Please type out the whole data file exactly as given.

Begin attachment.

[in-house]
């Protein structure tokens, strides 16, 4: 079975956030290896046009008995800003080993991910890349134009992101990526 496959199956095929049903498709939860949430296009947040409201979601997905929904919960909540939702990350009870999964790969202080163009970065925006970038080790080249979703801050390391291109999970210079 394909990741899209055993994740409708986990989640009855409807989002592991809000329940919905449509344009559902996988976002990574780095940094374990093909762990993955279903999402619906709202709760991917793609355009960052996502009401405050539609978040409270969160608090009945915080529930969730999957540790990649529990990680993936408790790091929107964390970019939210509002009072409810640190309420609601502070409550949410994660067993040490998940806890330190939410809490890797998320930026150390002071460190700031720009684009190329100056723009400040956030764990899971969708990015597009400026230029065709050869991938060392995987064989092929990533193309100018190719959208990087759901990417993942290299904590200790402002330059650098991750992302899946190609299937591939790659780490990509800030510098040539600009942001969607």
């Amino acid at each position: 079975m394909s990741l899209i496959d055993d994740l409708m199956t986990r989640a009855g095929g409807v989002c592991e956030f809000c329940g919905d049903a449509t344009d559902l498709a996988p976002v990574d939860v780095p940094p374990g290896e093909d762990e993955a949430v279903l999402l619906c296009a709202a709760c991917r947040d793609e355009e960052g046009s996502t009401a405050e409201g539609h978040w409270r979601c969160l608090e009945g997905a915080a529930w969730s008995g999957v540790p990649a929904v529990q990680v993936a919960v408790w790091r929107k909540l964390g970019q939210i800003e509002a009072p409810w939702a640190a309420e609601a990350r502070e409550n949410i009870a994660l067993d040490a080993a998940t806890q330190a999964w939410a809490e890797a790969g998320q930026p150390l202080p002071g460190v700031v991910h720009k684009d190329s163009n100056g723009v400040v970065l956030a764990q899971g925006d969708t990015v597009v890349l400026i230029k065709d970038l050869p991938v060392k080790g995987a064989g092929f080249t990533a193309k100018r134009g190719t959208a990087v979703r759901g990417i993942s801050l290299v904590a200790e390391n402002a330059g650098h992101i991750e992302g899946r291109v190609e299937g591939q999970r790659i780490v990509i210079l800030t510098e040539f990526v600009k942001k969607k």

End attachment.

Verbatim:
[in-house]
């Protein structure tokens, strides 16, 4: 079975956030290896046009008995800003080993991910890349134009992101990526 496959199956095929049903498709939860949430296009947040409201979601997905929904919960909540939702990350009870999964790969202080163009970065925006970038080790080249979703801050390391291109999970210079 394909990741899209055993994740409708986990989640009855409807989002592991809000329940919905449509344009559902996988976002990574780095940094374990093909762990993955279903999402619906709202709760991917793609355009960052996502009401405050539609978040409270969160608090009945915080529930969730999957540790990649529990990680993936408790790091929107964390970019939210509002009072409810640190309420609601502070409550949410994660067993040490998940806890330190939410809490890797998320930026150390002071460190700031720009684009190329100056723009400040956030764990899971969708990015597009400026230029065709050869991938060392995987064989092929990533193309100018190719959208990087759901990417993942290299904590200790402002330059650098991750992302899946190609299937591939790659780490990509800030510098040539600009942001969607």
């Amino acid at each position: 079975m394909s990741l899209i496959d055993d994740l409708m199956t986990r989640a009855g095929g409807v989002c592991e956030f809000c329940g919905d049903a449509t344009d559902l498709a996988p976002v990574d939860v780095p940094p374990g290896e093909d762990e993955a949430v279903l999402l619906c296009a709202a709760c991917r947040d793609e355009e960052g046009s996502t009401a405050e409201g539609h978040w409270r979601c969160l608090e009945g997905a915080a529930w969730s008995g999957v540790p990649a929904v529990q990680v993936a919960v408790w790091r929107k909540l964390g970019q939210i800003e509002a009072p409810w939702a640190a309420e609601a990350r502070e409550n949410i009870a994660l067993d040490a080993a998940t806890q330190a999964w939410a809490e890797a790969g998320q930026p150390l202080p002071g460190v700031v991910h720009k684009d190329s163009n100056g723009v400040v970065l956030a764990q899971g925006d969708t990015v597009v890349l400026i230029k065709d970038l050869p991938v060392k080790g995987a064989g092929f080249t990533a193309k100018r134009g190719t959208a990087v979703r759901g990417i993942s801050l290299v904590a200790e390391n402002a330059g650098h992101i991750e992302g899946r291109v190609e299937g591939q999970r790659i780490v990509i210079l800030t510098e040539f990526v600009k942001k969607k």